In a previous life, Rhoda Chute spent long days chained to a desk as an electromechanical drafter.
“I took some classes in ornamental horticulture and that was it — I knew what I wanted to do with the rest of my life,” said Chute, who eventually obtained a degree in crop science from Cal Poly.
Earlier this year, Chute realized a longstanding dream to run her own nursery when she opened Fat Cat Farm in Paso Robles. The farm and the adjacent Lone Madrone tasting room both occupy the site of the former Sycamore Herb Farm, which was destroyed in a fire in 2004. Although the gardens were not damaged by the fire, they suffered from neglect in the years since Sycamore closed.
Around four years ago, Chute worked briefly for Lone Madrone and, during that time, began the laborious process of restoring the gardens. In March of this year, Lone Madrone asked Chute if she would like to buy the nursery business.
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“The infrastructure was all here,” she said. “I’m just trying to bring it back to its former glory, plus add my own twist to it.”
Her “twist” is adding drought tolerant perennials and annuals as well as heirloom vegetables to the selection of herbs that the farm became known for. Because Chute opened the nursery in May, well into this year’s growing season, many of her plans are on hold until next spring. Currently, she is offering a nice selection of herbs from local growers. Next year, she hopes to grow most of her own stock and vastly expand the selection.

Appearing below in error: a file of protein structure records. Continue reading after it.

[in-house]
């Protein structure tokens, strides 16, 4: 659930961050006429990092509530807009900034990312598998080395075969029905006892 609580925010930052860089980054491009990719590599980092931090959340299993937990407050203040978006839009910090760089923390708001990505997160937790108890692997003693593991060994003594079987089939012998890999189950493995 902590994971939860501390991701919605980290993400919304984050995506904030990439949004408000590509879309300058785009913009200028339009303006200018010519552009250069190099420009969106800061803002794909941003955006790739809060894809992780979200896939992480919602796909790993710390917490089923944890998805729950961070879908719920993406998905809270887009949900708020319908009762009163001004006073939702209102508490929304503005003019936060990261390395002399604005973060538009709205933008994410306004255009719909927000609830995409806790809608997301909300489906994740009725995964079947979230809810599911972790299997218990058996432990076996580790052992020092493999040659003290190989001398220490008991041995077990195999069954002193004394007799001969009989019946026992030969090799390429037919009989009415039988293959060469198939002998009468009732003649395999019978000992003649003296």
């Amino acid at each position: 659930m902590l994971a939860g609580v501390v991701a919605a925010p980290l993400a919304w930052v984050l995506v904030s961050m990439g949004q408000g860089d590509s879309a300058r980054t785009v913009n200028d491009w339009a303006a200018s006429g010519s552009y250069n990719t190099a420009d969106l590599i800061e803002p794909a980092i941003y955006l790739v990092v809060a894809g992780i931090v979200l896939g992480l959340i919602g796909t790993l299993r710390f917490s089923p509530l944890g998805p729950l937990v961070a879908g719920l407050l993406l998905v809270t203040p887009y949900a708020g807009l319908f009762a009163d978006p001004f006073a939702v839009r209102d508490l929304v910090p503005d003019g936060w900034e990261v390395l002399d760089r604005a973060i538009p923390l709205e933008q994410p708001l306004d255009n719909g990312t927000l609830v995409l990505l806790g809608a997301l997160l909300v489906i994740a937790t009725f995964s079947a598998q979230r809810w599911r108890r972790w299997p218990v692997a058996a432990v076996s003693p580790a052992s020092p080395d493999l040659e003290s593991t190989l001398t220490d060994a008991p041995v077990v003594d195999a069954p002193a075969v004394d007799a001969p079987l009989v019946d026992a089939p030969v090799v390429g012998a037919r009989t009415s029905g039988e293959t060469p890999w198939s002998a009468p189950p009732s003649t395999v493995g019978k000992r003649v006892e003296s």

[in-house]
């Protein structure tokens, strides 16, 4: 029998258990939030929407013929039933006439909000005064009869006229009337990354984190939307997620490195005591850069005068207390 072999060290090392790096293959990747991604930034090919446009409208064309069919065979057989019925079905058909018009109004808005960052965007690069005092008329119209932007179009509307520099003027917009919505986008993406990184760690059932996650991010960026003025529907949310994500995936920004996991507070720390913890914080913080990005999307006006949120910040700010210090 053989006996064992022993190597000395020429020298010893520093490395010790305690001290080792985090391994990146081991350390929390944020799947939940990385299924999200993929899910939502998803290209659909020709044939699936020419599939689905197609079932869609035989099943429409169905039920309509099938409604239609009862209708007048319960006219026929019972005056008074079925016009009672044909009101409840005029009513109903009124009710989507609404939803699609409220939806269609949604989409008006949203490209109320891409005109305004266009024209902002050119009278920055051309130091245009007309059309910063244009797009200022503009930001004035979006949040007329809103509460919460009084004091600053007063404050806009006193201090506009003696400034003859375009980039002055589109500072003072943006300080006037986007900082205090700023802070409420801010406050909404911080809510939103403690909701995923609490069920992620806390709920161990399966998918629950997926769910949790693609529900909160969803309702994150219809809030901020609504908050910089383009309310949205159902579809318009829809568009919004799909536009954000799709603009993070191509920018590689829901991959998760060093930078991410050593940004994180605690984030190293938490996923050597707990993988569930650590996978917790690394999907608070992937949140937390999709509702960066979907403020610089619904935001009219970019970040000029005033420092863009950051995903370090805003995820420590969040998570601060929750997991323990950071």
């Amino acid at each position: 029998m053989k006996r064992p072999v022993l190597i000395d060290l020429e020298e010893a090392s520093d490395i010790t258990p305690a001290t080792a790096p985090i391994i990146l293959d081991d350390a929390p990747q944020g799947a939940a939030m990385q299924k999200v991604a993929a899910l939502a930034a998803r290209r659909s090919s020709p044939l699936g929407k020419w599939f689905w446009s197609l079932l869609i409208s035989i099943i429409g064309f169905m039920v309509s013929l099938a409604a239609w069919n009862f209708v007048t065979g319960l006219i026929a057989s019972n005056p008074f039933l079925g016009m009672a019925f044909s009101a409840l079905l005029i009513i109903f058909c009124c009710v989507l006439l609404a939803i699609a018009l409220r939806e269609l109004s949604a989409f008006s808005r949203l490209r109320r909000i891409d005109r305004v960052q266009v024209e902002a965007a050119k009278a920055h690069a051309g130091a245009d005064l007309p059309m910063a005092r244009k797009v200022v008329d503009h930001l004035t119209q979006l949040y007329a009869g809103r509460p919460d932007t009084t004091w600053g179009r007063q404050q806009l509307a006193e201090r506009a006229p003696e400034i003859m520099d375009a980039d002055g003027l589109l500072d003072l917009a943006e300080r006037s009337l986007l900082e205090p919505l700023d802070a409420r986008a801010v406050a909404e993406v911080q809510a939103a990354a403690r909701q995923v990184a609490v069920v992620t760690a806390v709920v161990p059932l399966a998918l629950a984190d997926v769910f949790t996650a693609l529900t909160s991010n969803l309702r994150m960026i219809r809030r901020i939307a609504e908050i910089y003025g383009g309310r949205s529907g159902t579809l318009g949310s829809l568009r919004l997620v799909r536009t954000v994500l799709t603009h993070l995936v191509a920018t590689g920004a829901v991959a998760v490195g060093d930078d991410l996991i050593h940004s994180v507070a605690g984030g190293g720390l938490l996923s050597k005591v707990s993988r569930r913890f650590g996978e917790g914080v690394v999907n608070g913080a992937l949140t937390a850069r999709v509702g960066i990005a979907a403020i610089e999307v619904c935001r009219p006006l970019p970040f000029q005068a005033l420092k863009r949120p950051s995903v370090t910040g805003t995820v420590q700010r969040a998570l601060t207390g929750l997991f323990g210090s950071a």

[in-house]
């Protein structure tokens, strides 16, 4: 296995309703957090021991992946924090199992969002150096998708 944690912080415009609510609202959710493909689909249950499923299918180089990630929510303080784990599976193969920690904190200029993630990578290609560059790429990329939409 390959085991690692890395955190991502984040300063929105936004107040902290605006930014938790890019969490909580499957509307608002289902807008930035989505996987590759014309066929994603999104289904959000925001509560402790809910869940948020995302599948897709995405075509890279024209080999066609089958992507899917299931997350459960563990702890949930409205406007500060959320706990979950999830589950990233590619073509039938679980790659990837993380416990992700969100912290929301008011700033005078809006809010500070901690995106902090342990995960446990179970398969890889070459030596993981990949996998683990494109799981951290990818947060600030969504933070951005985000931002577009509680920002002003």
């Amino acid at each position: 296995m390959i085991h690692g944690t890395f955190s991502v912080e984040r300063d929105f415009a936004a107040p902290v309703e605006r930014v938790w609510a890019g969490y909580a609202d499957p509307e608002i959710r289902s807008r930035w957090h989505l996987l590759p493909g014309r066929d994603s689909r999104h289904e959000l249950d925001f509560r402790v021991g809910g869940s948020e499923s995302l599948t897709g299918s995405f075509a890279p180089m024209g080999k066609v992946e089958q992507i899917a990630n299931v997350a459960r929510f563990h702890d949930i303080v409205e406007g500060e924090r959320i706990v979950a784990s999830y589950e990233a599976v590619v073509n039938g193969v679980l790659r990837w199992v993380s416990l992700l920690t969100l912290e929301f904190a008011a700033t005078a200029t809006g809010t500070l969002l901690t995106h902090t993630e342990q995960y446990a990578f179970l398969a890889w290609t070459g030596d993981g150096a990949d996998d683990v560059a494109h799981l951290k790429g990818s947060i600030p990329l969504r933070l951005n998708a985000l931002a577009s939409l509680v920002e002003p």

Fat Cat Farm currently offers common herbs, including about a dozen varieties of lavender, six edible oreganos and four ornamental oreganos. You’ll also find a few less common plants such as Vietnamese cilantro, cardamom and tarragon.
Chute is starting seeds now for fall perennial herbs, as well as old-fashioned flowers such as borage and calendula. Over the winter, she hopes to propagate plants like mad to have a bounty of plant material by spring.
The nursery currently has a selection of garden art and gift items on tables and benches outside. During the winter months, these items, along with plants, will mostly likely be housed in one of the nursery’s greenhouses. Chute plans to greatly add to her line of garden and gift items, but already offers items like birdhouses, wind chimes, as well as locally-made items like metal signs by Paso Robles artisan Gary Graham.
Other future plans include bringing back features made popular by Sycamore Farms including a summer Basil Festival and classes on a diversity of subjects from cooking to composting. She also hopes to sell dried and cut fresh flowers.
Until then, Chute encourages late summer guests to check out the stock for fall planting, visit the goats and chickens, stroll through the inspiration gardens, and simply enjoy the ambience of the farm.
“Come out, bring a picnic, enjoy the gardens and the wine,” she said. “It’s a really special place to be.”
Fat Cat Farm is located at 2485 Highway 46 West in Paso Robles, (805) 239-0743.